Henry and Werner acknowledge that their time commitments to other parts of FSG have grown. Yet they note that the compromises to accommodate those management needs have been made not with the Sox but elsewhere, meaning that they are as invested in the governance of the baseball team as they have been through the years. (Because Lucchino's job is specifically as the president and CEO of the Red Sox, there have been no suggestions of his inattention to the Red Sox.)
"John said something once that resonated with me: There isn't an owner in baseball who doesn't have some other enterprises that he's involved with. [Patriots owner] Robert Kraft is involved with a paper company and the Revolution and all sorts of other stuff," said Werner. "As FSG has grown, I can just tell you my own personal involvement in FSG has become more time-consuming, and my involvement in producing and creating television shows has diminished. This thing that you have to focus on just one business, I don't think there's one major league owner who isn't also involved in some other business that throws off enough revenue to work in baseball."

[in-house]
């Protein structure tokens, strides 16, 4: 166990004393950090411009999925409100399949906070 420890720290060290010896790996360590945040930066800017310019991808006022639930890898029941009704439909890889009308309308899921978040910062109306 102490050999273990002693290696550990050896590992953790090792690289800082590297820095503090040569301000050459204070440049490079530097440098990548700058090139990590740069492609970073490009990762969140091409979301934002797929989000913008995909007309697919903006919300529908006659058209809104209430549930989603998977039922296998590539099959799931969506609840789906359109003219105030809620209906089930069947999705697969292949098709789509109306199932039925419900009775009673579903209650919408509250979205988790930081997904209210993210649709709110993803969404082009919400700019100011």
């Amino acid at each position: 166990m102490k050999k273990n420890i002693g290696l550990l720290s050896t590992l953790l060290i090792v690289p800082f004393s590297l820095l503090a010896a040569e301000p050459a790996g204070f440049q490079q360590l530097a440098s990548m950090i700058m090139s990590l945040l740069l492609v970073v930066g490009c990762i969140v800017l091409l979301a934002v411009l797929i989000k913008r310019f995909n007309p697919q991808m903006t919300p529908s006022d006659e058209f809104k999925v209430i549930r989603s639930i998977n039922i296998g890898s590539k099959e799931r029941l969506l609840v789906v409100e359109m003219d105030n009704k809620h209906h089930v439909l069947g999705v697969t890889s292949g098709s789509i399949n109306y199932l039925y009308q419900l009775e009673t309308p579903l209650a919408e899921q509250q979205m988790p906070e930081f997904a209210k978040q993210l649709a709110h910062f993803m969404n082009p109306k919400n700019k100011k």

Red Sox COO and Fenway Sports Management president Sam Kennedy, meanwhile, suggests that the growing number of interests merely underscores the necessity of having strong, competent leadership at the subsidiary level of the different enterprises. If Henry and Werner do well in the critical function of hiring strong presidents to run the different FSG operations, then concerns about the time and intellectual energy that they can commit to the individual teams and companies recedes.
"The good news, from a Red Sox perspective, is they have hopefully a competent front office running the team day-to-day, but the decision-making and the interaction on those big decisions has not changed," said Kennedy. "It would be disingenuous to say that [Henry and Werner] don't have more on their plate. They're both full-time on Fenway Sports Group and interacting and working with all of the Fenway Sports Group businesses. That's even more of a reason why they need to have competent presidents of each of the businesses that they hold accountable."